A friend of mine, with whom I am traveling, has just looked up some of one dealer's material on eBay. One of the berets he is offering (original war time issue ARVN green beret with airborne badge), with an opening bid of $40, sells for between US$8 and US$12 at the local markets. The dealers that have them here are quite open about the fact that they are copies, so the US seller can not plead ignorance!
I just arrived in Hanoi. Had a dealer come over to the hotel last night to show me some more stuff. Interesting conversation, as he was extremely knowledgeable about dealers, fakes etc. He has the Sutherland book, is aware of the use of black UV light for determining cotton ages etc., a very switched on Hombre! Also mentioned that there have been some MACV SOG silk scarves made up for a guy called *** or somebody or other. Apparently, nobody is supposed to know this (not even the guy who told me) as they have been made exclusively for the individual concerned. Also suggested that the Addressed Drago badges have been made up in Thailand. I have his email and he has promised to send my the name of the individual concerned. Incidentally, I found another four of the CERA fakes, along with all the Viet Para Battalions."
Often, it is pointed out that the insigne in question appear in popular references on insignia of the war in SE Asia, such as that of Leroy Thompson (see above) or Ian Sutherland's Special Forces Of The United States Army, 1952-1982, which fact is meant to lend an air of authenticity to the insigne, when in fact the insigne was, in all likelihood, made using these books as a guides or it does not appear at all in the book, and the seller is banking (literally) on prospective bidders not having the book. (In fact, run this experiment: go to eBay and search on "Ian Sutherland" - in quotes as written - including both titles and descriptions in the search, and look carefully at the items that the search returns.)
It is worth emphasizing that the problem of fakes in this area of collecting is not a recent one. Back in the mid-‘80s, several collectors I know, fearing that the influx of copies they were seeing would destroy the market for authentic, wartime Vietnamese-made insignia, sold all of their Vietnam-era insignia and never again collected them. Even if one acquires directly from veterans or from dealers or collectors of proven expertise and honesty, the profusion of copies will devalue authentic examples unless - and possibly even if - they are solidly documented.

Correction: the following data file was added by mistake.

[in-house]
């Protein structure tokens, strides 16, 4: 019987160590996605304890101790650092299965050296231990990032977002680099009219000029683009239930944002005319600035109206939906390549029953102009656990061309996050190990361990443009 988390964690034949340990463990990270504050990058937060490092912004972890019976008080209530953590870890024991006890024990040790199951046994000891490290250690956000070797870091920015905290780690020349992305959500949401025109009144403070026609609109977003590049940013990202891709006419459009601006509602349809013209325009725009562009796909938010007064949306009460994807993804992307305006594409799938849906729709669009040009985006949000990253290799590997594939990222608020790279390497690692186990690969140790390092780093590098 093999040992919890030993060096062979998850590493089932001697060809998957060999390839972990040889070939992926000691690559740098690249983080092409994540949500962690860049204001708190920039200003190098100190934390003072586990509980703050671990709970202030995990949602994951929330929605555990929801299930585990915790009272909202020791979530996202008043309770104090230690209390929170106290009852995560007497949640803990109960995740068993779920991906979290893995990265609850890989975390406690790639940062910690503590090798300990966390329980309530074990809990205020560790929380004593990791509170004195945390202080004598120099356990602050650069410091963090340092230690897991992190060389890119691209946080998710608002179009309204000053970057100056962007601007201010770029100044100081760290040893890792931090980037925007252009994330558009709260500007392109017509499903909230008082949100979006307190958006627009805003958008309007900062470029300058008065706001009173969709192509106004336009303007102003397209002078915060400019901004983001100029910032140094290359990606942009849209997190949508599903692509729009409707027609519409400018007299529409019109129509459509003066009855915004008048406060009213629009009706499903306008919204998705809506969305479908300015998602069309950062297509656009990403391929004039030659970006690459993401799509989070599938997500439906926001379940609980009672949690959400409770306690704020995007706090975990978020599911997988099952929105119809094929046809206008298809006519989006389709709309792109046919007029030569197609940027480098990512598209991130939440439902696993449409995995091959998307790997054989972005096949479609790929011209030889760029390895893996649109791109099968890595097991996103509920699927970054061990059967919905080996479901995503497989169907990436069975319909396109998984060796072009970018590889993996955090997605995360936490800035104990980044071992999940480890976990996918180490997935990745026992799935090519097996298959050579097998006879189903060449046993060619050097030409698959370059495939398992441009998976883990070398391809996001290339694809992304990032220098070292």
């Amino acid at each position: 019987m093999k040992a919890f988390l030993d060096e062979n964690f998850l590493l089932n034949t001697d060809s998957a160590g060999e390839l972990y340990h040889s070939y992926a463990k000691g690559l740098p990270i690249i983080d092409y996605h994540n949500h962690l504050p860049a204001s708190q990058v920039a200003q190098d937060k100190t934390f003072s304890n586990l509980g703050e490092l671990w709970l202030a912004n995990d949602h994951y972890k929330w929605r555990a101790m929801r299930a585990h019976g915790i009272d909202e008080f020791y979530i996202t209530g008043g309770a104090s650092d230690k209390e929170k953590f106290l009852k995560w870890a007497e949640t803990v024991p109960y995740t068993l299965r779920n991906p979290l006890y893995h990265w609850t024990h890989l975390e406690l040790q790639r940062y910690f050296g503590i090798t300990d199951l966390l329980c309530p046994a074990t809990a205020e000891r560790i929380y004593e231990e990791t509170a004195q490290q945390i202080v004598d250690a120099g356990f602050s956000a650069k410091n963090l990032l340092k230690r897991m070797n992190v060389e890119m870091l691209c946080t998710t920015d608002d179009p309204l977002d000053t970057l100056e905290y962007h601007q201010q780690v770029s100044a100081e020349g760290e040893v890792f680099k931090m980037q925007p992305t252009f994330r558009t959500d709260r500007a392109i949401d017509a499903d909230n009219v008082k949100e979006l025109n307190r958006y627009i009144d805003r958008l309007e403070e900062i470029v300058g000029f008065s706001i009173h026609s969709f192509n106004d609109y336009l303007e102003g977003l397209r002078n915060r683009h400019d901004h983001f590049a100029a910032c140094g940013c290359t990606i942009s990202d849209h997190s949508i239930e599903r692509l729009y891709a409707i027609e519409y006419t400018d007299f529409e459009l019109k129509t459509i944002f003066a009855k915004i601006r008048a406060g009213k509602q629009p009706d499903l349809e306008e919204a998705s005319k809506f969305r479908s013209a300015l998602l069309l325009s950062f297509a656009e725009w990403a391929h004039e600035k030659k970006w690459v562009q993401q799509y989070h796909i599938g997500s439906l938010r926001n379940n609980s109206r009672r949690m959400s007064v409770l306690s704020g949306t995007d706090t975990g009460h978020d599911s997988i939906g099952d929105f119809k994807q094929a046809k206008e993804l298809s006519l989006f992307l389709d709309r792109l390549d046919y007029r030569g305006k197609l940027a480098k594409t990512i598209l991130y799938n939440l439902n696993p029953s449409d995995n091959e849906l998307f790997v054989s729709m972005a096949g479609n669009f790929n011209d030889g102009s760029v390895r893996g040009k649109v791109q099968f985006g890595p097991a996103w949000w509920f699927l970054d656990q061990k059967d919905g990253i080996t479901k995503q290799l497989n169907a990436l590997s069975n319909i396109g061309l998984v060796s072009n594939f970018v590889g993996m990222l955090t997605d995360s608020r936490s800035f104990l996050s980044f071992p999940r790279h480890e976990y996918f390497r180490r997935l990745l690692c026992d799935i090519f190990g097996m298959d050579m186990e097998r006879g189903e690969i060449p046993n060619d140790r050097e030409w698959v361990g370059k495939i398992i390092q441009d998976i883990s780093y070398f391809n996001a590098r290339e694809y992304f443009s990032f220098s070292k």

Examples of reproductions that have surfaced lately - some repeatedly - are illustrated in the images to the left and a few specific examples are discussed in what follows.
The image at the left is of what the seller described as an "incountry [sic] hand embroidered gold bullion flash with smiling deaths head flasher" sewn to a "Special Forces MACV-SOG CC Recon Company green beret…" But wait, there’s more! Sewn to the liner is an "incountry hand embroidered CCC Recon Company pocket patch." The seller points the prospective buyer to Ian Sutherland’s book for confirmation, presumably, of the CCC Recon patch, as you will find no death's head flashes in Sutherland's book. This same seller offered a beret with the flash illustrated on the right. Again, a death's head flash on what appears to be a well-worn beret with an exotic patch inside, and, again, reference to Sutherland's book. (When he compiled his book, Colonel Sutherland did not imagine that individuals would use it to manufacture and flog reproductions on an unsuspecting public. This I know because a friend who knows Colonel Sutherland, having provided numerous insignia for Sutherland's book, contacted Colonel Sutherland and brought his attention to how his book is being used. Sutherland's book, by the way, is out-of-print and very difficult to find, and I doubt that many who buy the fakes under discussion have access to it, which works to the seller's favor.)
These concoctions, beret/insignia combinations, are laughable in the opinion of individuals who are experts in this area. (The claim of these items having been made "incountry" may well be true, but made when? The wise money says they were made closer to 1998 than to 1968.) The reality - which rarely intrudes on these matters - is that the Special Forces are highly-trained professionals: they are not the Army’s version of the Hell’s Angels or the SS. Flashes such as these, with a death’s head, would not have been tolerated, a fact that is confirmed by men who served in Special Forces units in Vietnam. (For more on this, see Postscript below.) Furthermore, for a number of reasons, bullion rarely was employed on patches in VN. (Would you wish to wear in a combat zone a patch or a beret flash as reflective as one of bullion would be?)